Springs, Shock Absorbers and Joint Health
Your car has springs and shock absorbers. Trucks and motorcycles have them. They make the ride much better. The human body also has built-in springs and shock absorbers if we learn to use them. Weight-bearing types include foot arches, knees, hips, and lower back. With the right mindset, we’ll use them to advantage.
To begin, picture a person walking with locked knees. Every step insults the rigid knees, and a shock impact travels upward to the head. There’s no cushioning. Feet slam insensitively onto the concrete. A doctor has told him/her that the knee cartilage is thin, and surgery may be needed. Long walks are not an option because it’s painful.
Now picture a flat-footed person walking. (Flat-footedness is defined by collapsed foot arches.) The whole body topples side-to-side as the upper body compensates. Walking is tiring and painful.
How could these problems be prevented? The answer lies in re-imagining the joints as springs and shock absorbers.
Start with the feet. Feet are designed to distribute weight to the ground, and arches facilitate that work. As body weight transfers to a foot, the long arches bend downward – just like the springs in your car. If we begin to think of the foot arches like springs, the walk softens. You can feel weight move back-to-front through the foot. The foot is now working according to design. Other people may notice that you walk quietly. Foot awareness develops. Instead of pain, the feet feel good. Walking is a pleasure.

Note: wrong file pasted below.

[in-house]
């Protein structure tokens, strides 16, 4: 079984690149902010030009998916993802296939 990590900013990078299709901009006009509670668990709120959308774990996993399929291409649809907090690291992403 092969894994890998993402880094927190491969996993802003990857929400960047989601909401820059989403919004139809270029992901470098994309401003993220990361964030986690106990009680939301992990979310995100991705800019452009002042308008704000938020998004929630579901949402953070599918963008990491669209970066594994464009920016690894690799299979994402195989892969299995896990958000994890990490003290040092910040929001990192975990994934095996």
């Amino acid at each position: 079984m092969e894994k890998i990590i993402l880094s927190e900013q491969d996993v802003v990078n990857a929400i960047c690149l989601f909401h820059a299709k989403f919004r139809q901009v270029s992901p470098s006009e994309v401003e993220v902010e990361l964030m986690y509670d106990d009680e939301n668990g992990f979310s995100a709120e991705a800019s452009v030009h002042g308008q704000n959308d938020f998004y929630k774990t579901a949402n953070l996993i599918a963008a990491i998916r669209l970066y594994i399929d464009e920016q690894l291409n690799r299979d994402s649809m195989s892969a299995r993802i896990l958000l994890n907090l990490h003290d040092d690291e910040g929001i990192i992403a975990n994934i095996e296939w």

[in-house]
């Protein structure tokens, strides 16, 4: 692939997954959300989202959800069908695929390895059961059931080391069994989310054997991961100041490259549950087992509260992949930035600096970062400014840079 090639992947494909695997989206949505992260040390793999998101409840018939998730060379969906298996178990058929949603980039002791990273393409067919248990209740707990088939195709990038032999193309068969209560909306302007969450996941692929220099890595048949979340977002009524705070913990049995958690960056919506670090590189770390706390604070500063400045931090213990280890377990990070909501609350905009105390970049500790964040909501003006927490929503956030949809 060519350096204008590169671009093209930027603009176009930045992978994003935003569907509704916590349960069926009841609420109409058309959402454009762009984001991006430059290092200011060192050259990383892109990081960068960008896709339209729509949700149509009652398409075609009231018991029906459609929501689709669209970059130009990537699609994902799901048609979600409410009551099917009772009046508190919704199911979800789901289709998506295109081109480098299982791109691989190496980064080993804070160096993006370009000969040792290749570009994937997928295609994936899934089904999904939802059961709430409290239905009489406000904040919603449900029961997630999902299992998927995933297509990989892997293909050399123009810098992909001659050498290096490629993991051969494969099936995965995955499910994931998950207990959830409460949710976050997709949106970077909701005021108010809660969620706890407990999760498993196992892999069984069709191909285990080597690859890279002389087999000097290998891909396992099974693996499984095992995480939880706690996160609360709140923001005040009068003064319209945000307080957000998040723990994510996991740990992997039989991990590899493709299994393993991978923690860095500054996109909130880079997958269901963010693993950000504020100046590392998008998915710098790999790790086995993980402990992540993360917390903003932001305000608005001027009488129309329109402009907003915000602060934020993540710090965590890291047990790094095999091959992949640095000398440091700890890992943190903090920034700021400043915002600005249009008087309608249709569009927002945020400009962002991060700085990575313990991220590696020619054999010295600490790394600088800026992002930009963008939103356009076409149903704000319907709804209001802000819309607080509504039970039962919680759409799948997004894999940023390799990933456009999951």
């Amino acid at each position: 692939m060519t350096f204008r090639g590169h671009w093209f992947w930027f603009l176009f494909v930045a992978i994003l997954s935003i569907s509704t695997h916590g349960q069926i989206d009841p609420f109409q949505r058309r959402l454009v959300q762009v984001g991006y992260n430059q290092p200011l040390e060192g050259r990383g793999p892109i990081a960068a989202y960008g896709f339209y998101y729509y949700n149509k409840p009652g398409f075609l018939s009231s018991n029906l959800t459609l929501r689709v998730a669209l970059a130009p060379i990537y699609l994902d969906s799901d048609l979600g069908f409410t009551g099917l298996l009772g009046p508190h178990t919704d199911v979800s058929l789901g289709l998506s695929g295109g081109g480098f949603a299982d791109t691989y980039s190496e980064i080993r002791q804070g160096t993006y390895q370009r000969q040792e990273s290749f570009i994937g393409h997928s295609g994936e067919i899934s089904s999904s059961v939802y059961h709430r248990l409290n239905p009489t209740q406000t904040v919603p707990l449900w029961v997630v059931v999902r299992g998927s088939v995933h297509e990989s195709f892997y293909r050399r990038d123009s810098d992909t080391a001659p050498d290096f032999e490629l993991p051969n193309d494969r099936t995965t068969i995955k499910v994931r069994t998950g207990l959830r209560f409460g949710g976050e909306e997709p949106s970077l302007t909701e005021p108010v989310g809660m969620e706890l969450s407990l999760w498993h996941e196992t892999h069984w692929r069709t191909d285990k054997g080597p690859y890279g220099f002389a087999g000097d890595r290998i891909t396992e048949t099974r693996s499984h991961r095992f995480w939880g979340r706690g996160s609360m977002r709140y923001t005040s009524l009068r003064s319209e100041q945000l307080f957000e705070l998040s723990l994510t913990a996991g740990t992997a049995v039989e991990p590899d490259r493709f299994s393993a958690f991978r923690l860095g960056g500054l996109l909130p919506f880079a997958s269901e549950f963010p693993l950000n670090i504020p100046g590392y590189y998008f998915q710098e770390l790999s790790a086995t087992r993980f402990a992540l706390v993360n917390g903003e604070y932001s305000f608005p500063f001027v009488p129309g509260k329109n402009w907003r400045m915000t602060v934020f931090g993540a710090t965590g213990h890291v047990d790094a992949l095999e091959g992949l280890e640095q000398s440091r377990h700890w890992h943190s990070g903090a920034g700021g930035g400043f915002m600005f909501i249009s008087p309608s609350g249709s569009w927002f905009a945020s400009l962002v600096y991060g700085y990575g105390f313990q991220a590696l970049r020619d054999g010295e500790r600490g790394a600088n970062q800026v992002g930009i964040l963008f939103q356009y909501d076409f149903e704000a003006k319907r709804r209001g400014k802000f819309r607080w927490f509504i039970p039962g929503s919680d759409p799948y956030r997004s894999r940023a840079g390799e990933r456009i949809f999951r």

Knees are excellent shock absorbers because large muscles cross them. All that’s needed is a mindset that envisions knees as shock absorbers - plus a little practice. Knees are not designed to be locked back. If yours are, unlock them. Keep the knees slightly bent most of the time.
Hips absorb rotational and weight-bearing impacts. Again, soften them, and allow them to work.
The curve in the lower back is another spring/shock absorber. Note that the top of the lower back curve starts at diaphragm level. That’s anatomically meaningful. Deep abdominal muscles connect the diaphragm to the legs. For best capability, the lower back curve should be shallow, but not eradicated. Eradication destroys the spring function.
When integrated, all the above springs work in unison. That’s the ideal. A step with the foot uses all the springs/shocks. The foot arch flexes; the knees bend, the hips soften, and the low back accommodates.
Taking a fraction of the impact at each shock absorber leads to a graceful easy walk. Impacts are minimal because the job is distributed. Paratroopers employ the distribution principle. They don’t stiffen their legs at impact. They soften the legs and distribute the impact by falling.
Properly used joints last a lifetime. It starts with an internal image that the joints are springs and shock absorbers. It’s more than a visual. They are. The brain’s perception matters.